A Few Brilliant Design Tweaks Made This Common Household Object

Japanese design studio Nendo created an entirely new key to show what a big difference subtle changes can make.

A Few Brilliant Design Tweaks Made This Common Household Object Way More Accessible
[Photo: Akihiro Yoshida/courtesy Nendo]

The key, posted to the studio’s website this month, looks a lot like the one you use to unlock your front door: small, metal, with a short protruding blade with teeth. However, the key head—the rounded part you turn to rotate the key—looks fundamentally different. It has a new shape that not only improves the function of the key—it also shows that even the most mundane, ubiquitous objects are worth revision.

A Few Brilliant Design Tweaks Made This Common Household Object Way More Accessible
[Photo: Akihiro Yoshida/courtesy Nendo]

The key Nendo designed is L-shaped, which functionally turns the key head into a lever, just like an Allen wrench. It’s a major improvement that applies some basic rules of physics to reduce the effort required to turn the key. (Essentially, the longer the lever, the less force required to perform the same task.) Adding more leverage makes the key a lot more accessible to older users or people with mobility challenges, who might have a harder time turning a key in a disagreeable lock.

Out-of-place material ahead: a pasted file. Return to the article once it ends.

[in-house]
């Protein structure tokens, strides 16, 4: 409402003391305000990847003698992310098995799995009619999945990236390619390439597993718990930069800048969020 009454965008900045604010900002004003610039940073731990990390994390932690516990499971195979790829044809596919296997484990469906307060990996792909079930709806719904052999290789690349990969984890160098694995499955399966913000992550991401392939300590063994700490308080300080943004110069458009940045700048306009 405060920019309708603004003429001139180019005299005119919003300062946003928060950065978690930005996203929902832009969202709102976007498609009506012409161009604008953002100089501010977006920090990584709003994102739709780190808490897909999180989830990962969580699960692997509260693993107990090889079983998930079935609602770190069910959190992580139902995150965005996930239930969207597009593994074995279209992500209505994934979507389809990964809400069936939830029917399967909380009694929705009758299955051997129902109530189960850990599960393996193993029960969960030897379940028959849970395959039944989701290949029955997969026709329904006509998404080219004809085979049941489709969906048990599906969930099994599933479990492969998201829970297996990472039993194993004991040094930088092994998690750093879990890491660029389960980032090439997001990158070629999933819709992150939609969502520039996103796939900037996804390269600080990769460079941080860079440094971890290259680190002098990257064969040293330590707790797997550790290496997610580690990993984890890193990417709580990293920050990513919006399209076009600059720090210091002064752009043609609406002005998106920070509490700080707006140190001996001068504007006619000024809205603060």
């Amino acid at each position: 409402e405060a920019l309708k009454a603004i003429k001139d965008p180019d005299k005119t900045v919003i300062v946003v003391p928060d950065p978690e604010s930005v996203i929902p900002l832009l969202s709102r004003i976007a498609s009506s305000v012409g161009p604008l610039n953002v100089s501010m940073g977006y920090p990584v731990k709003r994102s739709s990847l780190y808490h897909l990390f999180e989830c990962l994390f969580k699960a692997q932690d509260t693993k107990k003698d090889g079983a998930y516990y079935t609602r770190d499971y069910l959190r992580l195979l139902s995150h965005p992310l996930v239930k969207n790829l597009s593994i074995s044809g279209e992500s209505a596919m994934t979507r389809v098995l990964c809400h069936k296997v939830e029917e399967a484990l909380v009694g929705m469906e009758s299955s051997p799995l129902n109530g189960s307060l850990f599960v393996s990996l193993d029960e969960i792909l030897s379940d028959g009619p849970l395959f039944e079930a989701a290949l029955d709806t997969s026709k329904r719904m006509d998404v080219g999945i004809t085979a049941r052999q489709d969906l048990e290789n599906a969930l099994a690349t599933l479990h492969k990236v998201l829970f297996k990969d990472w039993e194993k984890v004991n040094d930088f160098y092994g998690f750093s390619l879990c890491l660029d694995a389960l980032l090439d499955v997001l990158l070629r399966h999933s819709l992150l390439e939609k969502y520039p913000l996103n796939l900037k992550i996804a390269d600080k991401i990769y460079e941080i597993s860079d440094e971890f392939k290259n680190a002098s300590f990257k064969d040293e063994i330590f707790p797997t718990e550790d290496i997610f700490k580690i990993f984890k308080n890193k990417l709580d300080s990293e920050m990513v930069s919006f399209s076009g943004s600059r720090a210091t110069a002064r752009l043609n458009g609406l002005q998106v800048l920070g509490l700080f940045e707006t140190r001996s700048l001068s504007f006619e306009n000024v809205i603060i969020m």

A Few Brilliant Design Tweaks Made This Common Household Object Way More Accessible
[Photo: Akihiro Yoshida/courtesy Nendo]

The asymmetry of the L-shape has another functional benefit: It indicates how to properly hold the key. So if you’re fumbling with a key late at night, or have poor vision, you can ensure you’re inserting it into the doorknob correctly just by feeling that the lever shape is pointing downward (or whatever direction it usually points in for that lock). The key is also made of brass, which is antimicrobial (like its alloys copper and bronze). It’s unclear whether this key design is being used or currently in production, but since the teeth perform just like any other key, there’s no reason to think it couldn’t work with existing keyholes.

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